sanbrunofire.pipe.jpgRep. Jackie Speier, D-San Mateo, hosted a meeting Tuesday morning to review a PG&E report submitted Monday to the California Public Utilities Commission regarding the integrity of its gas transmission system in San Mateo County and throughout the state.

The report, which was presented by PG&E officials to Speier, Assemblyman Jerry Hill, D-San Mateo, and representatives from the city councils of nearly two dozen Peninsula cities, was requested by the CPUC following the Sept. 9 natural gas pipeline explosion in San Bruno that killed 8 people and destroyed 35 homes.

The explosion and natural gas-fed fire that it caused prompted the CPUC to request that PG&E inspect and report on the remaining 15.9 miles of pipeline around San Bruno as well as conduct an accelerated inspection throughout its 2,500-mile statewide system.
“This was done at the behest of the CPUC,” Speier said.

According to the report, “PG&E did not identify during the survey any integrity issues that required immediate repair” in the San Bruno pipelines.

In its statewide survey, PG&E “found and dealt with” four gas leaks on main transmission pipelines like the one that exploded in San Bruno, and 34 leaks on other facilities that required immediate repair.

“These leaks were discovered, and we took immediate action to make repairs,” PG&E spokesman Paul Moreno said.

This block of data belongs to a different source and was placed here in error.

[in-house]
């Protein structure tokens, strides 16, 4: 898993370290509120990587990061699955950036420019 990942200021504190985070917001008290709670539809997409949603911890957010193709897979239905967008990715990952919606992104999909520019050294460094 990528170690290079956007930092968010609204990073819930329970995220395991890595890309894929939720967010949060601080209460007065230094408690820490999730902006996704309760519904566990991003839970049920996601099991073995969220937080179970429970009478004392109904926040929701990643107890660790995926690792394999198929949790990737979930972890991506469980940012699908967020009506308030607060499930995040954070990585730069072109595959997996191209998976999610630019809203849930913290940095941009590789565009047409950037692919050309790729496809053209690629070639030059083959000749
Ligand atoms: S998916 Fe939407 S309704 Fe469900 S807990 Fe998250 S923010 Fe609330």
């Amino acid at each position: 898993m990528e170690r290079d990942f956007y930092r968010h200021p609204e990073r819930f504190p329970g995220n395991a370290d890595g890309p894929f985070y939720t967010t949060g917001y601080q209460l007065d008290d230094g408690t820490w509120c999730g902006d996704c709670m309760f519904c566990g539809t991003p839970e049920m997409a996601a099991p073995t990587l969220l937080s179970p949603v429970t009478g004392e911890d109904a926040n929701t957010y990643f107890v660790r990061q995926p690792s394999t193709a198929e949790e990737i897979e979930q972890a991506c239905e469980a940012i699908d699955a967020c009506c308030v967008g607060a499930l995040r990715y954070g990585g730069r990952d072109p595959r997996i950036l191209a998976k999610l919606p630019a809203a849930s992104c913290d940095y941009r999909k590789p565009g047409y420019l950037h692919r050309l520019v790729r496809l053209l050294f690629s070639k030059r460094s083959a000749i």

The report also included an update regarding the replacement or retrofit of manually operated valves with remotely controlled or automatic shutoff valves on its pipeline system.

The CPUC requested a review of the valve technology after a preliminary report on the San Bruno explosion by the National Transportation Safety Board found that it took PG&E workers nearly 30 minutes to manually shut off the valve controlling the gas supply “upstream” of where the pipeline ruptured, which was the main source of the Glenview neighborhood fire.

PG&E identified nearly two dozen valves that were candidates for replacement with automatic models on the Peninsula, and approximately 300 statewide.

Replacing each valve is site-specific, according to PG&E, and could take up to nine months and would cost anywhere from $100,000 to $1.5 million.

Not included in the report but addressed at this morning’s meeting was the pipeline inspection practice of using a “pig,” a robotic device that inspectors use to make more specific determinations on a pipeline’s physical condition, including deterioration issues, Speier said.

“The pigs give you more information on the integrity of the pipeline,” she said.

PG&E’s recent inspections in San Bruno and on the Peninsula were performed by aerial and ground inspections, Speier said, because varying sizes in the area’s pipeline diameters preclude “pigable” inspections.

“The most disturbing thing to me is that most of the pipeline in San Mateo County is unpigable,” Speier said, adding that a true assessment of the pipeline infrastructure couldn’t be confidently accepted without including pig inspections or pressure testing, which requires hours of shutting off gas service to customers.

“We are investigating ways that we can increase the amount of line that is pigable,” Moreno said.

Mayor Jim Ruane of San Bruno, who attended this morning’s meeting, summed up his response to the most recent updates on pipeline integrity, inspection practices and valve technology.

“I feel like I’m getting a Master’s,” he said.

Chris Cooney, Bay City News

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